Late-night dining survival guide: 11 places to eat after last call
Eating after you’ve had a drink or two is one the finer pleasures in life. That is, after all, why before-dinner cocktails were invented and why so many restaurants direct you to the bar before you’re seated. And while a five-course dinner is perfectly lovely after an aperitif, let us also consider how great that paper plate of tacos tastes post-mojito, those Korean chicken wings after two gin martinis. After a late night out — with booze or without it — what you probably want before you head home is a good place open for an after-midnight snack. Because while you can certainly make yourself a sandwich when you get home, sitting on your car’s hood eating a taco or finding a place in Koreatown still serving at 2 a.m. can be the best part of your evening. (And if you use this as a post-bar guide, remember that designated drivers love al pastor at 3 a.m. too.)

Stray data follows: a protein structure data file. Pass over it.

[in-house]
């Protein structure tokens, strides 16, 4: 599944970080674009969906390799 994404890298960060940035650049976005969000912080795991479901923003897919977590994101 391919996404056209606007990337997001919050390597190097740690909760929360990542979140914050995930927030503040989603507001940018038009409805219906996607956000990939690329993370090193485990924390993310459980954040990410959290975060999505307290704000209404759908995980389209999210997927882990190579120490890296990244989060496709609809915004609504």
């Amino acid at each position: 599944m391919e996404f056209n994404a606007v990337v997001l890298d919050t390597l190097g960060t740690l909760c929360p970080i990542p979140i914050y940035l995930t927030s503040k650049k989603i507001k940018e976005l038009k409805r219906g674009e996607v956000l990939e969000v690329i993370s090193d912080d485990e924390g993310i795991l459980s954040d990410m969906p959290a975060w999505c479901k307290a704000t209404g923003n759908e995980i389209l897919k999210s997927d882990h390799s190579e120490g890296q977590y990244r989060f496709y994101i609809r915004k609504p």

25 Degrees: This is a 24-hour burger spot on the ground floor of Hollywood’s Roosevelt Hotel, a place that looks alarmingly like a bordello, where you can sit down and design a burger yourself. So if the sound of a burger topped with Hatch green chile, avocado, horseradish cream, tarragon remoulade and prelibato Gorgonzola sounds good, here’s where to go for it. No one is judging you. Except maybe you, the morning after. 7000 Hollywood Blvd., Hollywood, (323) 785-7244, www.25degreesrestaurant.com.